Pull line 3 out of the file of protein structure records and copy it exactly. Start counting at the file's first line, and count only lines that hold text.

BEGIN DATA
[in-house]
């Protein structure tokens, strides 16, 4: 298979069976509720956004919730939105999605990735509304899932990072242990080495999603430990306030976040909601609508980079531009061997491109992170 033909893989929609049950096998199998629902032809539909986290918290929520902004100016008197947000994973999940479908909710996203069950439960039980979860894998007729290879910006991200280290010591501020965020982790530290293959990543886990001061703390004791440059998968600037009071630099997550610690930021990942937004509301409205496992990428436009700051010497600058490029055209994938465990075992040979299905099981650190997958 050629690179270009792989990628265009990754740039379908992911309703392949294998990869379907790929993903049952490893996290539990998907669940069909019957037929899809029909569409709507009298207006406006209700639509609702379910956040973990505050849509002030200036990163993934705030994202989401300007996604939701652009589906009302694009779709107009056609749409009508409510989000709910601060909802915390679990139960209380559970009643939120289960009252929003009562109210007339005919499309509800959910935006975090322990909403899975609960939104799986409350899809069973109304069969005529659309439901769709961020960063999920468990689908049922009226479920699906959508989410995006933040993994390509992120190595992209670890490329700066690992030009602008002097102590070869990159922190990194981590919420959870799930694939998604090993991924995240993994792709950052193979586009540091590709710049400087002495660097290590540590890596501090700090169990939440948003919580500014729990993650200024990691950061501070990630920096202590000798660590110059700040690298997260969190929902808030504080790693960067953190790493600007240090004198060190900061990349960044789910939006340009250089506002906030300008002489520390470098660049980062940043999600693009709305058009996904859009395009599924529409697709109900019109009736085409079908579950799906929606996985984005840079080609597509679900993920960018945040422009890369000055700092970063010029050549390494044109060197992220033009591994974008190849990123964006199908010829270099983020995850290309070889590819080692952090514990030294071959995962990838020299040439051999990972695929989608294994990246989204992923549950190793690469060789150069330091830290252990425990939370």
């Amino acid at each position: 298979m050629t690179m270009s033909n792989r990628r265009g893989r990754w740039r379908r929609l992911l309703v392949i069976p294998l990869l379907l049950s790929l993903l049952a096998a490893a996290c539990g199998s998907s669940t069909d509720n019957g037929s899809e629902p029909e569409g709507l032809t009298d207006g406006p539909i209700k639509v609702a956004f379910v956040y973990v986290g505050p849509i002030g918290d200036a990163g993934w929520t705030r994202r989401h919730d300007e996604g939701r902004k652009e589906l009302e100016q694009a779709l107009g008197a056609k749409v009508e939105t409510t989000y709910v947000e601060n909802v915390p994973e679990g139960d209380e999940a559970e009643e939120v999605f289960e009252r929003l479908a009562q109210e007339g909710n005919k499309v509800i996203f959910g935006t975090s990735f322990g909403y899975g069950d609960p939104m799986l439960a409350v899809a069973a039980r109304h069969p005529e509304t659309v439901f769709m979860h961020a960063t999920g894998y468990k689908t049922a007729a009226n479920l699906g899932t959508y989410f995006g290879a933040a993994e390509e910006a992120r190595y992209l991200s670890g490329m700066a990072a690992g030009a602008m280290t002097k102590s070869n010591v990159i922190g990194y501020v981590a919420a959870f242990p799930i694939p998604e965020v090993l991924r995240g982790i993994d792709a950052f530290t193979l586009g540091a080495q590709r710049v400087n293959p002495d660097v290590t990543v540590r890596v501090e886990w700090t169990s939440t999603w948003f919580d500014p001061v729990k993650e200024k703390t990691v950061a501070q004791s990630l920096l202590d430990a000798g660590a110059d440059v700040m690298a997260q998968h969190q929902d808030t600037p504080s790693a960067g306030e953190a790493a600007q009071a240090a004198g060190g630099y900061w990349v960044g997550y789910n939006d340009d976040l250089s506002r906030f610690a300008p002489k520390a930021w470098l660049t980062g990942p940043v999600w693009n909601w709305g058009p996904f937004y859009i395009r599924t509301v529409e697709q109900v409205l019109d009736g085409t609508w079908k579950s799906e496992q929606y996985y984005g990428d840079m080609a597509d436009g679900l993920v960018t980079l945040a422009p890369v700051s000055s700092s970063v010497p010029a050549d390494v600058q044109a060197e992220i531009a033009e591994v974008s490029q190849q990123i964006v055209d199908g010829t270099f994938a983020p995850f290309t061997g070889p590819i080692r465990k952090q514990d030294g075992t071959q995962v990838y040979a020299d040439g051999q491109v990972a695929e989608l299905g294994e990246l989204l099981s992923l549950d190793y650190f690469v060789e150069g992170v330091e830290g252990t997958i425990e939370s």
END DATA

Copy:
């Amino acid at each position: 298979m050629t690179m270009s033909n792989r990628r265009g893989r990754w740039r379908r929609l992911l309703v392949i069976p294998l990869l379907l049950s790929l993903l049952a096998a490893a996290c539990g199998s998907s669940t069909d509720n019957g037929s899809e629902p029909e569409g709507l032809t009298d207006g406006p539909i209700k639509v609702a956004f379910v956040y973990v986290g505050p849509i002030g918290d200036a990163g993934w929520t705030r994202r989401h919730d300007e996604g939701r902004k652009e589906l009302e100016q694009a779709l107009g008197a056609k749409v009508e939105t409510t989000y709910v947000e601060n909802v915390p994973e679990g139960d209380e999940a559970e009643e939120v999605f289960e009252r929003l479908a009562q109210e007339g909710n005919k499309v509800i996203f959910g935006t975090s990735f322990g909403y899975g069950d609960p939104m799986l439960a409350v899809a069973a039980r109304h069969p005529e509304t659309v439901f769709m979860h961020a960063t999920g894998y468990k689908t049922a007729a009226n479920l699906g899932t959508y989410f995006g290879a933040a993994e390509e910006a992120r190595y992209l991200s670890g490329m700066a990072a690992g030009a602008m280290t002097k102590s070869n010591v990159i922190g990194y501020v981590a919420a959870f242990p799930i694939p998604e965020v090993l991924r995240g982790i993994d792709a950052f530290t193979l586009g540091a080495q590709r710049v400087n293959p002495d660097v290590t990543v540590r890596v501090e886990w700090t169990s939440t999603w948003f919580d500014p001061v729990k993650e200024k703390t990691v950061a501070q004791s990630l920096l202590d430990a000798g660590a110059d440059v700040m690298a997260q998968h969190q929902d808030t600037p504080s790693a960067g306030e953190a790493a600007q009071a240090a004198g060190g630099y900061w990349v960044g997550y789910n939006d340009d976040l250089s506002r906030f610690a300008p002489k520390a930021w470098l660049t980062g990942p940043v999600w693009n909601w709305g058009p996904f937004y859009i395009r599924t509301v529409e697709q109900v409205l019109d009736g085409t609508w079908k579950s799906e496992q929606y996985y984005g990428d840079m080609a597509d436009g679900l993920v960018t980079l945040a422009p890369v700051s000055s700092s970063v010497p010029a050549d390494v600058q044109a060197e992220i531009a033009e591994v974008s490029q190849q990123i964006v055209d199908g010829t270099f994938a983020p995850f290309t061997g070889p590819i080692r465990k952090q514990d030294g075992t071959q995962v990838y040979a020299d040439g051999q491109v990972a695929e989608l299905g294994e990246l989204l099981s992923l549950d190793y650190f690469v060789e150069g992170v330091e830290g252990t997958i425990e939370s």